That this is the screed of a rebellious academic from Berkeley is sure to enlighten and amuse those of us free thinkers who refuse to accept historical truth written by corrupt elitists or establishment blue eyed devils. Nevertheless, while it reveals the untold impetus behind many progressive US events, it leaves out vital information and snubbed sources. For instance, in tracing cultural contributions of organized crime, from jazz to Hollywood to Broadway to gay rights, he uses the word mafia and yet gives more credit to PC non Italian gangsters than voweled surnames who suffer media stereotypes.

    Also lost in translation are the paisans who were among the first jazz musicians and the impact of a certain New Jersey saloon singer who singlehandedly helped integrate Las Vegas if not America itself. This is a worthy real people history lesson, don’t get me wrong. But it’s still a major rewrite, footnote and index away from telling the whole complete story. As is, this reads like an abridged version of what might have been a more thorough inclusive effort. Like a good franchise movie serial, it begs for a sequel with a longer list of supporting cast stars curiously missing from the renegade debut.

  7. wogan
    November 15th, 2010 at 17:06 | #7

    Rating

    This is an astounding collection of historical facts, contradictory and with some pretty inflammatory quotes and statements. The author does not seem to have anything `good’ to say about anyone, with the exception that the `bad’ classes and their behavior gave Americans their freedom – pitted against the always repressive authoritarian classes. It is true as he claims, that ordinary people do not make the history books, and it is true that many of the customs and freedoms of those classes gradually move up the social strata. I can agree with that premise, but with that said as one reads further into this book there are continued statements that, for many can be viewed as extremely insulting: That slaves were happier and had more freedom as slaves, the first ladies have taken up the color red (a symbol of prostitutes) and made it respectable, “‘good ` Americans have never been able to dance”, “racial purity was a prominent theme in New Deal culture”. Chapter titles give a hint of their content: “from white chimps to Yankee doodles: the Irish”, “The Jew was a Negro”, “Italian Americans: out of Africa.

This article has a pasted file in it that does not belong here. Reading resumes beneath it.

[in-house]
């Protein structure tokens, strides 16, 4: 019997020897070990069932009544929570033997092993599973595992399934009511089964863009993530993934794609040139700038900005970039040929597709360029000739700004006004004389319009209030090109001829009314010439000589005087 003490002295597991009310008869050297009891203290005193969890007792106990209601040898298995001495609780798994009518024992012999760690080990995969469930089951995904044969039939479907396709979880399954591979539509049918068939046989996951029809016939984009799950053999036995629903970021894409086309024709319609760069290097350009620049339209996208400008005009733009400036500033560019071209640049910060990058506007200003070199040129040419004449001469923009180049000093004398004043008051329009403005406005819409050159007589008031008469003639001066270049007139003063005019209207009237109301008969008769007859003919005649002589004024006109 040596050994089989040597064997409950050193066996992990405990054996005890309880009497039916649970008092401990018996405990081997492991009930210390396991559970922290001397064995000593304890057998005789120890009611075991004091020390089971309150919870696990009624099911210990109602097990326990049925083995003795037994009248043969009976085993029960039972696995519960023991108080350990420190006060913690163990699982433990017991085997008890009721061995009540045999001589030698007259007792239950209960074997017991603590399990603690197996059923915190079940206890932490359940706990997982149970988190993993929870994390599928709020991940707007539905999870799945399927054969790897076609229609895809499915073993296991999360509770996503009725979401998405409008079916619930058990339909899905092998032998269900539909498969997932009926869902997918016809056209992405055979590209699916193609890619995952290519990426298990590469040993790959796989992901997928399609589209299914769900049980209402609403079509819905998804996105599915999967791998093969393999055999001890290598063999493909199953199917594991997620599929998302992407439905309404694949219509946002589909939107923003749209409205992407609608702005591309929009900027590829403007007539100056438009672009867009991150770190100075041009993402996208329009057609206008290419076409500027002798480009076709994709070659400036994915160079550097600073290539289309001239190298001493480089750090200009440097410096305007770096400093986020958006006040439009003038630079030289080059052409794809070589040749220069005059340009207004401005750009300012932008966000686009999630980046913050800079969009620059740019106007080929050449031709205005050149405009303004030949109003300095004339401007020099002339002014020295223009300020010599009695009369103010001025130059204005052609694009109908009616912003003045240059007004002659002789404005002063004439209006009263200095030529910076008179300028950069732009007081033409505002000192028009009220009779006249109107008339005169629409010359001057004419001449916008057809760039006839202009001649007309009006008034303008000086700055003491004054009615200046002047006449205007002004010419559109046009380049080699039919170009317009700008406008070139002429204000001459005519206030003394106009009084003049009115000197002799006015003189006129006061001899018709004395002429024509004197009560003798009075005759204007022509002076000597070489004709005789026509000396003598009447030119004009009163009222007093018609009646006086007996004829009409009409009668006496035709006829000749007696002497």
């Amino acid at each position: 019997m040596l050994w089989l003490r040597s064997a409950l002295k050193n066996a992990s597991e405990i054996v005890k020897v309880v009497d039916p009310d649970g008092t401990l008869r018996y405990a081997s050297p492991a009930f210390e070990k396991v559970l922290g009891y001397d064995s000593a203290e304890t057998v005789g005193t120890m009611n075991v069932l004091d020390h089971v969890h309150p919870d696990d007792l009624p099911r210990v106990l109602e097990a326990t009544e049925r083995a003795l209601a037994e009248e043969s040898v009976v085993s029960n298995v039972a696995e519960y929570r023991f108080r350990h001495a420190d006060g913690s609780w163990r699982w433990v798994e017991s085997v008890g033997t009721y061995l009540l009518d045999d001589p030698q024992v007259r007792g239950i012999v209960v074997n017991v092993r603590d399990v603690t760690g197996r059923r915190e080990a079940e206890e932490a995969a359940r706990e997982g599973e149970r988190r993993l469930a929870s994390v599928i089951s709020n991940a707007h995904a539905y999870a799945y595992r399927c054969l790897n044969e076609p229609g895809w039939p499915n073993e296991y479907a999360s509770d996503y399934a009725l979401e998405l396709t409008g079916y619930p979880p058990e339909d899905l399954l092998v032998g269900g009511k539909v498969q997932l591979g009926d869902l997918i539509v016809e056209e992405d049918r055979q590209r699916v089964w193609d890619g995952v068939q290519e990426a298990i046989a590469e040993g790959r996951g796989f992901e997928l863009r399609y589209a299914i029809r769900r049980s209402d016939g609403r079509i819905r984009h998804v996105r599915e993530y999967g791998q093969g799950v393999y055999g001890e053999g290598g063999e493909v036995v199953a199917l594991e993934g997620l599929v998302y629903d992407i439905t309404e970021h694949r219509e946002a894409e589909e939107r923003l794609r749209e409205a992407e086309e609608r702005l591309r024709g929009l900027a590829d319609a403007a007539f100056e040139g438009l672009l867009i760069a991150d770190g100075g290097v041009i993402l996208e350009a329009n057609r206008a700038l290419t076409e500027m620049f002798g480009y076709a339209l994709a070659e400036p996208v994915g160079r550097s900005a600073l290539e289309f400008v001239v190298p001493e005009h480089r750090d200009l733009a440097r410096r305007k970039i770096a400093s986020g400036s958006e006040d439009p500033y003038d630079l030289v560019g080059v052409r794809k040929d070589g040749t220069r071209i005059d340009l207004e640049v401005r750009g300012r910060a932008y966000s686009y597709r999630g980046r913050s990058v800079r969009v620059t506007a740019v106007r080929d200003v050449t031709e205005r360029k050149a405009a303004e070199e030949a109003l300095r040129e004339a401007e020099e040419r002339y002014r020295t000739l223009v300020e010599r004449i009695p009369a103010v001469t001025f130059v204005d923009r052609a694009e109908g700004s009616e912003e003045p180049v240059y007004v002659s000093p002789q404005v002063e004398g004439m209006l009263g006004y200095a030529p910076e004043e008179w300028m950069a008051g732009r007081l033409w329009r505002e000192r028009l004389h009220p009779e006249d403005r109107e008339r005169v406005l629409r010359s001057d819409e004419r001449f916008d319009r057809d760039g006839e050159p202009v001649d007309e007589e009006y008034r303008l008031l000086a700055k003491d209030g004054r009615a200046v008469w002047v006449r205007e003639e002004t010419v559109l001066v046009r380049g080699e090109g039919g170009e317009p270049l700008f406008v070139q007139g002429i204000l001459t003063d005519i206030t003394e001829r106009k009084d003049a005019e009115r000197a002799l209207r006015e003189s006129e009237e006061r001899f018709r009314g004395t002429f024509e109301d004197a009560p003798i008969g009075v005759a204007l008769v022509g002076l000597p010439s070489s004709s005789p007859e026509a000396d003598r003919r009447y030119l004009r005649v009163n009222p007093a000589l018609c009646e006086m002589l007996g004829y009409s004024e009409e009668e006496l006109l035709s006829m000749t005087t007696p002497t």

Many of the statements and ideas are contradictory and there is often no depth in the historical facts given, for example the amount of alcohol consumed in revolutionary times – there was often no other safe drink and in a hotter climate than Europe, workers drank to assuage their thirst and their continued dehydration from drinking alcohol. Premarital pregnancies and behavior was really no different than in Europe, as were concerns about the lower classes’ alcohol consumption.

    There was a good theory to start this book, but the way it is proved leaves a questionable taste.

  8. S. Gustafson
    November 16th, 2010 at 08:14 | #8

    Rating

    Since I was small, I’ve always regarded hippies, along with civil rights and anti-war protesters, as the real founders of freedom in the United States. Most of the good things in our culture, from rock and R&B music to sexual freedom to marijuana, seemed to come from folks such as these, rather than from the peruqued heads of the Revolutionary War. This book points out that this view of things has deeper roots than the 1960s.

    That said, many passages are likely to make you uncomfortable. Not with the tales of factory workers pushing back against industrial discipline, of whores and gay pirates: they’re still safe to cheer for.

    But the book’s treatment of issues involving African-Americans and slavery may well cause some discomfort. For I’m still enough of a product of a Puritan culture that frequent examination of conscience is an indelible part of my background; and what is white guilt but the fruit of examination of conscience brought to racial issues?

    Now, the tale the book tells is convincing, and likely true. The author tells us that many former slaves found that the movement from being valuable livestock to hired hands was no improvement. As livestock, they knew they would be fed and taken care of. Giving this up for the “liberty” of being able to switch employers and move on was a bargain many would not have chosen. As slaves, being property, their sexual relationships were unregistered, and could be changed as was convenient. Nobody expected different. “Liberty” brought with it the tyranny of nineteenth century marriage law.

    The author argues that blackface minstrelsy, which we assume was pure stereotype, in fact was popular because it portrayed a people relatively free from work ethic, sexual repression, and able to engage in public merriment without fear of shame. Some White people in the nineteenth century liked it for some of the same reasons that some White people in the twenty-first century like gangsta rap. This rouses a perhaps unwholesome curiosity about what the performances were actually like. An entire genre of Americana has vanished leaving only the slightest traces; it made previous generations that uncomfortable.

    The author, despite his disclaimer that the “renegades” are not really heroes, seems to take a pleasantly subversive delight in making these arguments. He likes to make his readers squirm a little. You might have preferred to have these themes broached first in a stuffily scholarly and less readable text than this.